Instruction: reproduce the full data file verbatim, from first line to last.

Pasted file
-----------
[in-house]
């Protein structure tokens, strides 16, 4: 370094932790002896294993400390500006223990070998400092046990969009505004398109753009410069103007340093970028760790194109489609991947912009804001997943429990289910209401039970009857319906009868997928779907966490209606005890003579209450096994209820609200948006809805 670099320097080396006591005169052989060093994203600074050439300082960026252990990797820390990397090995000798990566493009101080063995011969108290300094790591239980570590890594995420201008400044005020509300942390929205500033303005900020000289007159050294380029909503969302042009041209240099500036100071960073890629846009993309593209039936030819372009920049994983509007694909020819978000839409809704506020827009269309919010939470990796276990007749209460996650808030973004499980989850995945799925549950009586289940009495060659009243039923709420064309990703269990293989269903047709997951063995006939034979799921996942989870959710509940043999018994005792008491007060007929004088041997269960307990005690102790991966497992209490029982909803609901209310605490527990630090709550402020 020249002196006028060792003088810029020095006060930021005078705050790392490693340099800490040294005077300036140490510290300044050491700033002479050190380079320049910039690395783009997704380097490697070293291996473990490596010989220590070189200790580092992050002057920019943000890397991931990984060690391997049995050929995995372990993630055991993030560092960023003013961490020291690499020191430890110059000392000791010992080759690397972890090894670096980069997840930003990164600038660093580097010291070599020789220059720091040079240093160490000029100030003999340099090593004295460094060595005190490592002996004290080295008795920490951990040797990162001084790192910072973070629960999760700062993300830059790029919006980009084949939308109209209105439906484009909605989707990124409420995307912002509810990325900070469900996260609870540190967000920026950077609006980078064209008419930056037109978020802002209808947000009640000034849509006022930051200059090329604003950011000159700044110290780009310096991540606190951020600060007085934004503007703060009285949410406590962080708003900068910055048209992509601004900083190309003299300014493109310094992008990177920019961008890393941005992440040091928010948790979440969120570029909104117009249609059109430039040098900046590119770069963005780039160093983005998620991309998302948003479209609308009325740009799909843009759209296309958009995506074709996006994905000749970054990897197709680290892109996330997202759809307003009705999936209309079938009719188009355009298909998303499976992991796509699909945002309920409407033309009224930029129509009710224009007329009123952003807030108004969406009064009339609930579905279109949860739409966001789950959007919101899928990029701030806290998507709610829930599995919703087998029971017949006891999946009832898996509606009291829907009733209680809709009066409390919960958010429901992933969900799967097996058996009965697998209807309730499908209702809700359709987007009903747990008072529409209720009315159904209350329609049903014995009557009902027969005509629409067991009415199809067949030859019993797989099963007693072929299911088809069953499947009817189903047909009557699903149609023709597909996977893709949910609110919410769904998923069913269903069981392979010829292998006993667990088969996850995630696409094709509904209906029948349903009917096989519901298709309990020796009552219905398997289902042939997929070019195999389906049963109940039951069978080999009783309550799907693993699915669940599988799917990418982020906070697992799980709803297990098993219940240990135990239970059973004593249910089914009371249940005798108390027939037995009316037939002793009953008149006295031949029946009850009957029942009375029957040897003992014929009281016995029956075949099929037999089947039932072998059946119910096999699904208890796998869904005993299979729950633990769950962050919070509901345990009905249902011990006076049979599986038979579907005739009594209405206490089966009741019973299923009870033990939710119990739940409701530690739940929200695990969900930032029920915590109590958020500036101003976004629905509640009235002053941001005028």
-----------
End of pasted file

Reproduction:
[in-house]
């Protein structure tokens, strides 16, 4: 370094932790002896294993400390500006223990070998400092046990969009505004398109753009410069103007340093970028760790194109489609991947912009804001997943429990289910209401039970009857319906009868997928779907966490209606005890003579209450096994209820609200948006809805 670099320097080396006591005169052989060093994203600074050439300082960026252990990797820390990397090995000798990566493009101080063995011969108290300094790591239980570590890594995420201008400044005020509300942390929205500033303005900020000289007159050294380029909503969302042009041209240099500036100071960073890629846009993309593209039936030819372009920049994983509007694909020819978000839409809704506020827009269309919010939470990796276990007749209460996650808030973004499980989850995945799925549950009586289940009495060659009243039923709420064309990703269990293989269903047709997951063995006939034979799921996942989870959710509940043999018994005792008491007060007929004088041997269960307990005690102790991966497992209490029982909803609901209310605490527990630090709550402020 020249002196006028060792003088810029020095006060930021005078705050790392490693340099800490040294005077300036140490510290300044050491700033002479050190380079320049910039690395783009997704380097490697070293291996473990490596010989220590070189200790580092992050002057920019943000890397991931990984060690391997049995050929995995372990993630055991993030560092960023003013961490020291690499020191430890110059000392000791010992080759690397972890090894670096980069997840930003990164600038660093580097010291070599020789220059720091040079240093160490000029100030003999340099090593004295460094060595005190490592002996004290080295008795920490951990040797990162001084790192910072973070629960999760700062993300830059790029919006980009084949939308109209209105439906484009909605989707990124409420995307912002509810990325900070469900996260609870540190967000920026950077609006980078064209008419930056037109978020802002209808947000009640000034849509006022930051200059090329604003950011000159700044110290780009310096991540606190951020600060007085934004503007703060009285949410406590962080708003900068910055048209992509601004900083190309003299300014493109310094992008990177920019961008890393941005992440040091928010948790979440969120570029909104117009249609059109430039040098900046590119770069963005780039160093983005998620991309998302948003479209609308009325740009799909843009759209296309958009995506074709996006994905000749970054990897197709680290892109996330997202759809307003009705999936209309079938009719188009355009298909998303499976992991796509699909945002309920409407033309009224930029129509009710224009007329009123952003807030108004969406009064009339609930579905279109949860739409966001789950959007919101899928990029701030806290998507709610829930599995919703087998029971017949006891999946009832898996509606009291829907009733209680809709009066409390919960958010429901992933969900799967097996058996009965697998209807309730499908209702809700359709987007009903747990008072529409209720009315159904209350329609049903014995009557009902027969005509629409067991009415199809067949030859019993797989099963007693072929299911088809069953499947009817189903047909009557699903149609023709597909996977893709949910609110919410769904998923069913269903069981392979010829292998006993667990088969996850995630696409094709509904209906029948349903009917096989519901298709309990020796009552219905398997289902042939997929070019195999389906049963109940039951069978080999009783309550799907693993699915669940599988799917990418982020906070697992799980709803297990098993219940240990135990239970059973004593249910089914009371249940005798108390027939037995009316037939002793009953008149006295031949029946009850009957029942009375029957040897003992014929009281016995029956075949099929037999089947039932072998059946119910096999699904208890796998869904005993299979729950633990769950962050919070509901345990009905249902011990006076049979599986038979579907005739009594209405206490089966009741019973299923009870033990939710119990739940409701530690739940929200695990969900930032029920915590109590958020500036101003976004629905509640009235002053941001005028």